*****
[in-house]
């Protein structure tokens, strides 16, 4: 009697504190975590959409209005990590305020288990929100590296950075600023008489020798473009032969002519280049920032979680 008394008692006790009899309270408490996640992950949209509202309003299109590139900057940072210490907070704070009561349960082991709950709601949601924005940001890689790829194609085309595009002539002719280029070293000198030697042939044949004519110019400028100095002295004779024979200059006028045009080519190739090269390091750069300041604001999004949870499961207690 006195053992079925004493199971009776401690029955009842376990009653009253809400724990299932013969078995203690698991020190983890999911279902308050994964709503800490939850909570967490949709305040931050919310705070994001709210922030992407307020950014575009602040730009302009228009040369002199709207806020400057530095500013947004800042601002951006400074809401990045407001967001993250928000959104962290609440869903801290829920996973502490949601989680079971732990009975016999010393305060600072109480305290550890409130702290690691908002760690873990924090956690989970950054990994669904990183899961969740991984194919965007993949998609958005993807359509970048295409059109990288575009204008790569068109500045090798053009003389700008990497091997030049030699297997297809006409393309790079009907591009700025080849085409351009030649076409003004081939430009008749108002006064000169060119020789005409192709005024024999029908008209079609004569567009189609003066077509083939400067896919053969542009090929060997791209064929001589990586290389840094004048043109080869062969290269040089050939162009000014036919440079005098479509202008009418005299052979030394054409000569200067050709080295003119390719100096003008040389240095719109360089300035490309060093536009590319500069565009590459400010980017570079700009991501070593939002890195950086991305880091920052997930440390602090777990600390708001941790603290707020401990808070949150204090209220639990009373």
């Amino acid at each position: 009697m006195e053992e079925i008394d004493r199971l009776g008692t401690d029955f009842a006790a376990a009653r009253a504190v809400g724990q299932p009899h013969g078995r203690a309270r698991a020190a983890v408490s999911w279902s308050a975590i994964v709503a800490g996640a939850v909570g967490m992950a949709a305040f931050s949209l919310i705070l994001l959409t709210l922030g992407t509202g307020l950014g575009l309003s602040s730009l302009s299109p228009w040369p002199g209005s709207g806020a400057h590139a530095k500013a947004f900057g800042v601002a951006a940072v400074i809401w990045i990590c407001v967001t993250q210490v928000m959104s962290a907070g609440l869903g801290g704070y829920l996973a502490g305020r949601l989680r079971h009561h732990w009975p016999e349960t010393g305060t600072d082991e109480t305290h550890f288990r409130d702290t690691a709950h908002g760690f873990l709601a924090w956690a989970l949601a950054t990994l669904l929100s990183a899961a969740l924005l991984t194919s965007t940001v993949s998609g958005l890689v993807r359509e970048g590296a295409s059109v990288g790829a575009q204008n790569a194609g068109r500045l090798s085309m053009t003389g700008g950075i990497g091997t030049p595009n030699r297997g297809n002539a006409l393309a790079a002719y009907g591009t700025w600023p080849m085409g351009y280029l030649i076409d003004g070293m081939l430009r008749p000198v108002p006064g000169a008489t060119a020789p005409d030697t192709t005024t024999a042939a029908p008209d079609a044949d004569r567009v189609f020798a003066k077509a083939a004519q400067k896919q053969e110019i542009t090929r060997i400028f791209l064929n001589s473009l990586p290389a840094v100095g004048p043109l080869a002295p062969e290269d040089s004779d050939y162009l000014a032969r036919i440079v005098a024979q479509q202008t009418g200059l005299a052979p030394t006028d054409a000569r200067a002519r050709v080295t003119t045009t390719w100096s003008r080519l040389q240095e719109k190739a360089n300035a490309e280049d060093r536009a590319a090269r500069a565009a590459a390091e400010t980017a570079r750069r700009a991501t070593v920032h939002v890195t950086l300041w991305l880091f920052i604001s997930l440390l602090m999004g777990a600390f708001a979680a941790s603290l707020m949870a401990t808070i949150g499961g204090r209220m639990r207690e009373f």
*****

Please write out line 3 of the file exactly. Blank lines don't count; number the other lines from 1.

């Amino acid at each position: 009697m006195e053992e079925i008394d004493r199971l009776g008692t401690d029955f009842a006790a376990a009653r009253a504190v809400g724990q299932p009899h013969g078995r203690a309270r698991a020190a983890v408490s999911w279902s308050a975590i994964v709503a800490g996640a939850v909570g967490m992950a949709a305040f931050s949209l919310i705070l994001l959409t709210l922030g992407t509202g307020l950014g575009l309003s602040s730009l302009s299109p228009w040369p002199g209005s709207g806020a400057h590139a530095k500013a947004f900057g800042v601002a951006a940072v400074i809401w990045i990590c407001v967001t993250q210490v928000m959104s962290a907070g609440l869903g801290g704070y829920l996973a502490g305020r949601l989680r079971h009561h732990w009975p016999e349960t010393g305060t600072d082991e109480t305290h550890f288990r409130d702290t690691a709950h908002g760690f873990l709601a924090w956690a989970l949601a950054t990994l669904l929100s990183a899961a969740l924005l991984t194919s965007t940001v993949s998609g958005l890689v993807r359509e970048g590296a295409s059109v990288g790829a575009q204008n790569a194609g068109r500045l090798s085309m053009t003389g700008g950075i990497g091997t030049p595009n030699r297997g297809n002539a006409l393309a790079a002719y009907g591009t700025w600023p080849m085409g351009y280029l030649i076409d003004g070293m081939l430009r008749p000198v108002p006064g000169a008489t060119a020789p005409d030697t192709t005024t024999a042939a029908p008209d079609a044949d004569r567009v189609f020798a003066k077509a083939a004519q400067k896919q053969e110019i542009t090929r060997i400028f791209l064929n001589s473009l990586p290389a840094v100095g004048p043109l080869a002295p062969e290269d040089s004779d050939y162009l000014a032969r036919i440079v005098a024979q479509q202008t009418g200059l005299a052979p030394t006028d054409a000569r200067a002519r050709v080295t003119t045009t390719w100096s003008r080519l040389q240095e719109k190739a360089n300035a490309e280049d060093r536009a590319a090269r500069a565009a590459a390091e400010t980017a570079r750069r700009a991501t070593v920032h939002v890195t950086l300041w991305l880091f920052i604001s997930l440390l602090m999004g777990a600390f708001a979680a941790s603290l707020m949870a401990t808070i949150g499961g204090r209220m639990r207690e009373f």